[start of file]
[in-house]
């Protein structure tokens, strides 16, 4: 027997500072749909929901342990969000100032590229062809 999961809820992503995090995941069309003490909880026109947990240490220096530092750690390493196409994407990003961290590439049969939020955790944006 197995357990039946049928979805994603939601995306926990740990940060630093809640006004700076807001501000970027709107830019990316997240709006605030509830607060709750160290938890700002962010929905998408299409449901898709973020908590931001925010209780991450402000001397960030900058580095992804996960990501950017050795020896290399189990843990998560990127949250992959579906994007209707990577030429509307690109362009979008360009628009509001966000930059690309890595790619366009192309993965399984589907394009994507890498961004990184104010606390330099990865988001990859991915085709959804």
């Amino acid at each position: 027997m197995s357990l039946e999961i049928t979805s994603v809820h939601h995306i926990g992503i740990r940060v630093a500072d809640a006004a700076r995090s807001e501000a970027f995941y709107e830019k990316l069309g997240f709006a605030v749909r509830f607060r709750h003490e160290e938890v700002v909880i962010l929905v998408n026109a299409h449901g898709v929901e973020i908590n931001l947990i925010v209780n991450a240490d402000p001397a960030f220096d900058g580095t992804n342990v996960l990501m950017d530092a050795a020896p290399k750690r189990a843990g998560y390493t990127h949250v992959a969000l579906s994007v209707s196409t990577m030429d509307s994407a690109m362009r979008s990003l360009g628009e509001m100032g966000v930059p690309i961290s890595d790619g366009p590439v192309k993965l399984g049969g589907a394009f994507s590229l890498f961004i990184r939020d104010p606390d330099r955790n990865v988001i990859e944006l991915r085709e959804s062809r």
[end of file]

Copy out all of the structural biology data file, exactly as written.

[in-house]
């Protein structure tokens, strides 16, 4: 027997500072749909929901342990969000100032590229062809 999961809820992503995090995941069309003490909880026109947990240490220096530092750690390493196409994407990003961290590439049969939020955790944006 197995357990039946049928979805994603939601995306926990740990940060630093809640006004700076807001501000970027709107830019990316997240709006605030509830607060709750160290938890700002962010929905998408299409449901898709973020908590931001925010209780991450402000001397960030900058580095992804996960990501950017050795020896290399189990843990998560990127949250992959579906994007209707990577030429509307690109362009979008360009628009509001966000930059690309890595790619366009192309993965399984589907394009994507890498961004990184104010606390330099990865988001990859991915085709959804």
């Amino acid at each position: 027997m197995s357990l039946e999961i049928t979805s994603v809820h939601h995306i926990g992503i740990r940060v630093a500072d809640a006004a700076r995090s807001e501000a970027f995941y709107e830019k990316l069309g997240f709006a605030v749909r509830f607060r709750h003490e160290e938890v700002v909880i962010l929905v998408n026109a299409h449901g898709v929901e973020i908590n931001l947990i925010v209780n991450a240490d402000p001397a960030f220096d900058g580095t992804n342990v996960l990501m950017d530092a050795a020896p290399k750690r189990a843990g998560y390493t990127h949250v992959a969000l579906s994007v209707s196409t990577m030429d509307s994407a690109m362009r979008s990003l360009g628009e509001m100032g966000v930059p690309i961290s890595d790619g366009p590439v192309k993965l399984g049969g589907a394009f994507s590229l890498f961004i990184r939020d104010p606390d330099r955790n990865v988001i990859e944006l991915r085709e959804s062809r």